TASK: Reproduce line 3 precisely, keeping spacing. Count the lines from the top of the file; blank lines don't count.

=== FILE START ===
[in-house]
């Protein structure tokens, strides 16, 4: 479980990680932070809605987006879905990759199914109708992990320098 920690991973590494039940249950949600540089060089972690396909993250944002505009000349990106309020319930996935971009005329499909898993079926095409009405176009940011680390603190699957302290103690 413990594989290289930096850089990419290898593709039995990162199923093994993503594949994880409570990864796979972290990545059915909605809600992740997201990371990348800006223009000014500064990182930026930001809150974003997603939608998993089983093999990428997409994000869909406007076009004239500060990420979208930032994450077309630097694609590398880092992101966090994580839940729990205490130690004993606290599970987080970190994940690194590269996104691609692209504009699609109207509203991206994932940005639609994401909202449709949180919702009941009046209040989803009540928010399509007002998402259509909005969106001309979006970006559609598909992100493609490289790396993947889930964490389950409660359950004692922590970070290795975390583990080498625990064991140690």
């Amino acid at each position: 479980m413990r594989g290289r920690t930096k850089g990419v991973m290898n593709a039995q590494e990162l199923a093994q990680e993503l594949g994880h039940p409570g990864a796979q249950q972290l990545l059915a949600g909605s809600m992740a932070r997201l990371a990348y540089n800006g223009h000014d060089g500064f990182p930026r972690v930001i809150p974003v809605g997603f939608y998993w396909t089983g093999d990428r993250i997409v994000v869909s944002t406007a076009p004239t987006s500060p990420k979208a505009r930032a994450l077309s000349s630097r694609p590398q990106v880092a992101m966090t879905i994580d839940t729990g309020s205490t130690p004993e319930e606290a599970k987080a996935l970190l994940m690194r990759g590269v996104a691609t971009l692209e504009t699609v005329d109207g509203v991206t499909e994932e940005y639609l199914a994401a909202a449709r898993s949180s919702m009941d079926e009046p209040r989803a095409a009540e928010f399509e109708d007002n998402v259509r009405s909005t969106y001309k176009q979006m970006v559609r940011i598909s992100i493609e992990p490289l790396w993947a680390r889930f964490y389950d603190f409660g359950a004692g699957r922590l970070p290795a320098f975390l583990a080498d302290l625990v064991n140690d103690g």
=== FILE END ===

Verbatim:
């Amino acid at each position: 479980m413990r594989g290289r920690t930096k850089g990419v991973m290898n593709a039995q590494e990162l199923a093994q990680e993503l594949g994880h039940p409570g990864a796979q249950q972290l990545l059915a949600g909605s809600m992740a932070r997201l990371a990348y540089n800006g223009h000014d060089g500064f990182p930026r972690v930001i809150p974003v809605g997603f939608y998993w396909t089983g093999d990428r993250i997409v994000v869909s944002t406007a076009p004239t987006s500060p990420k979208a505009r930032a994450l077309s000349s630097r694609p590398q990106v880092a992101m966090t879905i994580d839940t729990g309020s205490t130690p004993e319930e606290a599970k987080a996935l970190l994940m690194r990759g590269v996104a691609t971009l692209e504009t699609v005329d109207g509203v991206t499909e994932e940005y639609l199914a994401a909202a449709r898993s949180s919702m009941d079926e009046p209040r989803a095409a009540e928010f399509e109708d007002n998402v259509r009405s909005t969106y001309k176009q979006m970006v559609r940011i598909s992100i493609e992990p490289l790396w993947a680390r889930f964490y389950d603190f409660g359950a004692g699957r922590l970070p290795a320098f975390l583990a080498d302290l625990v064991n140690d103690g």